Portugal is a pretty relaxed country. There are only two major cities in Portugal – Lisbon, and Porto. Most places are still decorated with old Portuguese-style architecture buildings which add to their charm.
Overall, I felt that the cities and towns in Portugal are quite laid back.
The climate in Portugal is ideal in my opinion. The temperature ranges from 14° C to 20° C. It is cold enough to avoid sweating and hot enough to avoid the need for a sweater. A basic jacket should keep you warm.
Portugal might be the only country in Europe where it doesn’t snow during the winter months.
Stress Free Travel Experience
Traveling in Europe is mostly a stress-free experience because of the amazing standards for its highways, roads, and public transportation systems. Even though Portugal is far behind in the technologies used in public transportation compared to what I saw in Paris, I think the overall traveling experience in Portugal is a bit better because of its low population.
There is plenty of space on the highways of Portugal. I didn’t see any traffic jams in major cities like Lisbon or Porto.
When I made use of public transportation services such as the metro, trains, and even buses, there was always plenty of empty seats. In contrast to this, in Paris, you have to be lucky to find an empty seat in its public transportation systems.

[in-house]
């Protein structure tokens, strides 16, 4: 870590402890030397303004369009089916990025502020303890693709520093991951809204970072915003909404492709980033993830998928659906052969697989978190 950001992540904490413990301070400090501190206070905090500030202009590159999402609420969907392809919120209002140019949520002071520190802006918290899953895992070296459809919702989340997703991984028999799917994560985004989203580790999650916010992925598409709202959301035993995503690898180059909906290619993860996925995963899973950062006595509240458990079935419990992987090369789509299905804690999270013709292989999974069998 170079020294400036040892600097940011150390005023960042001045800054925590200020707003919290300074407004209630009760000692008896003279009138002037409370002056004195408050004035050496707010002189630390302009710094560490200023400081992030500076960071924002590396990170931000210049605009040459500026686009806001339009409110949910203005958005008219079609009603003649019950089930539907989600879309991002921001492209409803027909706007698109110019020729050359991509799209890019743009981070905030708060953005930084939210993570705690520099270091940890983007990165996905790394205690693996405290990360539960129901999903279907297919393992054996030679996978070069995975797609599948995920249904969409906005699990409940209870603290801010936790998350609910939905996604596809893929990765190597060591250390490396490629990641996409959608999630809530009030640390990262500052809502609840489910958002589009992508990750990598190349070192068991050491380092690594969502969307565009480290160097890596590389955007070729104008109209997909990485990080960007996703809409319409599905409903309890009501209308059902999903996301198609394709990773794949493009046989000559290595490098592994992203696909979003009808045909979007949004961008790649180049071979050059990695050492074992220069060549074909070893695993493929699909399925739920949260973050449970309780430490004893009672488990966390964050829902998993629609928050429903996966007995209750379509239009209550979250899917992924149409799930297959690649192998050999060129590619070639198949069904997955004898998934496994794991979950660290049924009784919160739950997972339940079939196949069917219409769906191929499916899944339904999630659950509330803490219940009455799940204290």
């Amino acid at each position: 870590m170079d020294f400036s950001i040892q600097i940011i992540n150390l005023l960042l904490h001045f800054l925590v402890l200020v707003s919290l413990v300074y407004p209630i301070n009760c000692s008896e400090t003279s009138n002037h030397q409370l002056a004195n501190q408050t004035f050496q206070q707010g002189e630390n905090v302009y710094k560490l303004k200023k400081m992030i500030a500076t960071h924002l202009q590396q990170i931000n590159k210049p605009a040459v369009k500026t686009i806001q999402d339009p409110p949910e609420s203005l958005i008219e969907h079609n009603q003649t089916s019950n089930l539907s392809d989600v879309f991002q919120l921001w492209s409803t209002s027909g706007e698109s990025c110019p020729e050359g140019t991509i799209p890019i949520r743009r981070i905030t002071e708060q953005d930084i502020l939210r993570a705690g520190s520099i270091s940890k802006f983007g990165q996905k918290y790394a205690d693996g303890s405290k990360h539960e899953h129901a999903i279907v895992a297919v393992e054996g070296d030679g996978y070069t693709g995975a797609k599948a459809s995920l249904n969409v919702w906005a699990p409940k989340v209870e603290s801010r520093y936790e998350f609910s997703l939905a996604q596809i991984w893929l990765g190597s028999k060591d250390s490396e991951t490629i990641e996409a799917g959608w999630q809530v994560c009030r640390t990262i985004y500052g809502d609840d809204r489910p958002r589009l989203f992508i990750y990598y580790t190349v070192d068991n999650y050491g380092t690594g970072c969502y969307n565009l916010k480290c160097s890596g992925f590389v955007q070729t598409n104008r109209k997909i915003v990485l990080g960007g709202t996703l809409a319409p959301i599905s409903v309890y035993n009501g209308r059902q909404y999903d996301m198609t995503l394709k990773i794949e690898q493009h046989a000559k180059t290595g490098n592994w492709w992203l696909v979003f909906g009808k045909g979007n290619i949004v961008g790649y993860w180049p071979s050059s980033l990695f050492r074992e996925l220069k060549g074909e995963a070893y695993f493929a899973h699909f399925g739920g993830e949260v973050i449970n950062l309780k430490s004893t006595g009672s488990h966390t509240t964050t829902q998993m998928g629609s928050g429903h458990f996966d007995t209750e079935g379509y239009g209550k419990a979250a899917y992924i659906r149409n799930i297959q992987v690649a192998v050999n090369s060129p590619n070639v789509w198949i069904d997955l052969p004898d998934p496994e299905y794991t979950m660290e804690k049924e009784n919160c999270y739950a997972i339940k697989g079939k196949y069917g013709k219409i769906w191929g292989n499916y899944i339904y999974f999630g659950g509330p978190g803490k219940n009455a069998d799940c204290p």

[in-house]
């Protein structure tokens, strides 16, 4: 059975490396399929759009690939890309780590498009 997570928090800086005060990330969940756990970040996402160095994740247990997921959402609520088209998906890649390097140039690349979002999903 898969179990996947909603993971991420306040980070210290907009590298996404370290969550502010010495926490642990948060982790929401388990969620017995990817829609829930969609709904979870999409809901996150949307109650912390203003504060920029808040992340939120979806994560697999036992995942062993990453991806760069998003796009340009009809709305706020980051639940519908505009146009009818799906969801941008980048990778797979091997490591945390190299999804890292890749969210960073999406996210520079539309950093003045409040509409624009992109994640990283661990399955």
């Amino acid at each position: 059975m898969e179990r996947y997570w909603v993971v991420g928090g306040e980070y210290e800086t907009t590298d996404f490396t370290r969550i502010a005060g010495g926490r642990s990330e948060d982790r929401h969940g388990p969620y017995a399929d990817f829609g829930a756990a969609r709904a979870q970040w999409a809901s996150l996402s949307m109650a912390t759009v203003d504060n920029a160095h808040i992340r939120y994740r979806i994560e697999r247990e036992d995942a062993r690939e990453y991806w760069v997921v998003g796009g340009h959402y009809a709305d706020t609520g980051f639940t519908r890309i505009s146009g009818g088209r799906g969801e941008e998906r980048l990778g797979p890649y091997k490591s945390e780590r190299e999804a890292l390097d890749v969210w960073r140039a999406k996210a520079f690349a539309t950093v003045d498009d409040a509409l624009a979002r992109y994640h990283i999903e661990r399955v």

Portugal might be the only country that still actively uses its old vintage-style trams for public transportation. They have been in operation since 1873. You can find tram services in Lisbon and Porto.
Unlike in Istanbul, the tram service in Portugal is not just a touristic piece of attraction. It is an active public transportation service used even by the locals there.
I highly recommend traveling in the trams of Lisbon at least once. It is a ride worth the experience and there is no other better place for it than Lisbon.
I think Portugal is an underrated country in Europe and has lots of potential for growth. Even though I spent four weeks in Portugal, I have not seen enough. There are a lot more places to discover in Portugal. One day, I will be exploring all the places by traveling around in a caravan.